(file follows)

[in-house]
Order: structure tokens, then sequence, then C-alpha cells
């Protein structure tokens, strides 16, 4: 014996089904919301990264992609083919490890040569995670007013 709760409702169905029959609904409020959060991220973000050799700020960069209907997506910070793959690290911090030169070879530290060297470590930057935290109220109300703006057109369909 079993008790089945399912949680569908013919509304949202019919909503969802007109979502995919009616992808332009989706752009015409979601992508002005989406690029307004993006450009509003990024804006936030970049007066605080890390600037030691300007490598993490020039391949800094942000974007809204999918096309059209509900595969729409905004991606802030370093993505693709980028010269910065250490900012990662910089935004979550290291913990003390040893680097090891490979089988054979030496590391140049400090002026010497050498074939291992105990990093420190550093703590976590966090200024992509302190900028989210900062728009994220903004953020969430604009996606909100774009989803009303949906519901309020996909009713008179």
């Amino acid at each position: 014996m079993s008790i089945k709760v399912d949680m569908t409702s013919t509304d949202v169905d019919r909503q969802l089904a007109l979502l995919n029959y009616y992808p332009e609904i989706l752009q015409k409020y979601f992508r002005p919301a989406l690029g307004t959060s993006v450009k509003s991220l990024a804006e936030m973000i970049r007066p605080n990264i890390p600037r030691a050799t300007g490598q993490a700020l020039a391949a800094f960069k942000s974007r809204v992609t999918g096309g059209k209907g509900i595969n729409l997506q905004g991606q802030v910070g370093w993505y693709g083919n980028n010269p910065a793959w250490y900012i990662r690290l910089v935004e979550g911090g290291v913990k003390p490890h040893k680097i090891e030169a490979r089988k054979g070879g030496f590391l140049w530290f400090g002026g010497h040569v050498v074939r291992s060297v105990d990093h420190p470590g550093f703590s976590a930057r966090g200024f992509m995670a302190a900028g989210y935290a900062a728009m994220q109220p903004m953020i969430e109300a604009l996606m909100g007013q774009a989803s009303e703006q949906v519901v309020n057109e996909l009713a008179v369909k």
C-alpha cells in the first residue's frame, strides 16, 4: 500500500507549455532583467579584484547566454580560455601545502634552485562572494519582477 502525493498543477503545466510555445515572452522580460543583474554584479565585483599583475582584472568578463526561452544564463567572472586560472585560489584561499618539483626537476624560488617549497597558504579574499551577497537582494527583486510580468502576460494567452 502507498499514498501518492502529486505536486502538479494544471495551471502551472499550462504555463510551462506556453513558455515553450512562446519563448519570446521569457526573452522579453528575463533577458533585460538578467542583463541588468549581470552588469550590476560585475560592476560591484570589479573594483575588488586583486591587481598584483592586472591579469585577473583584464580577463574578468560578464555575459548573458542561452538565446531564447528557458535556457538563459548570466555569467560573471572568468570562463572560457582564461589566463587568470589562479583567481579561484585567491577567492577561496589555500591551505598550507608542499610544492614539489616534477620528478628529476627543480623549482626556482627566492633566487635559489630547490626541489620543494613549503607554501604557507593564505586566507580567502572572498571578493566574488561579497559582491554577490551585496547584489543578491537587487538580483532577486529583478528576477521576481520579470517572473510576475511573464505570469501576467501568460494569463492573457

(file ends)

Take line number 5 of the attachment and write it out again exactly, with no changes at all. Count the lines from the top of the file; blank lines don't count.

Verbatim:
C-alpha cells in the first residue's frame, strides 16, 4: 500500500507549455532583467579584484547566454580560455601545502634552485562572494519582477 502525493498543477503545466510555445515572452522580460543583474554584479565585483599583475582584472568578463526561452544564463567572472586560472585560489584561499618539483626537476624560488617549497597558504579574499551577497537582494527583486510580468502576460494567452 502507498499514498501518492502529486505536486502538479494544471495551471502551472499550462504555463510551462506556453513558455515553450512562446519563448519570446521569457526573452522579453528575463533577458533585460538578467542583463541588468549581470552588469550590476560585475560592476560591484570589479573594483575588488586583486591587481598584483592586472591579469585577473583584464580577463574578468560578464555575459548573458542561452538565446531564447528557458535556457538563459548570466555569467560573471572568468570562463572560457582564461589566463587568470589562479583567481579561484585567491577567492577561496589555500591551505598550507608542499610544492614539489616534477620528478628529476627543480623549482626556482627566492633566487635559489630547490626541489620543494613549503607554501604557507593564505586566507580567502572572498571578493566574488561579497559582491554577490551585496547584489543578491537587487538580483532577486529583478528576477521576481520579470517572473510576475511573464505570469501576467501568460494569463492573457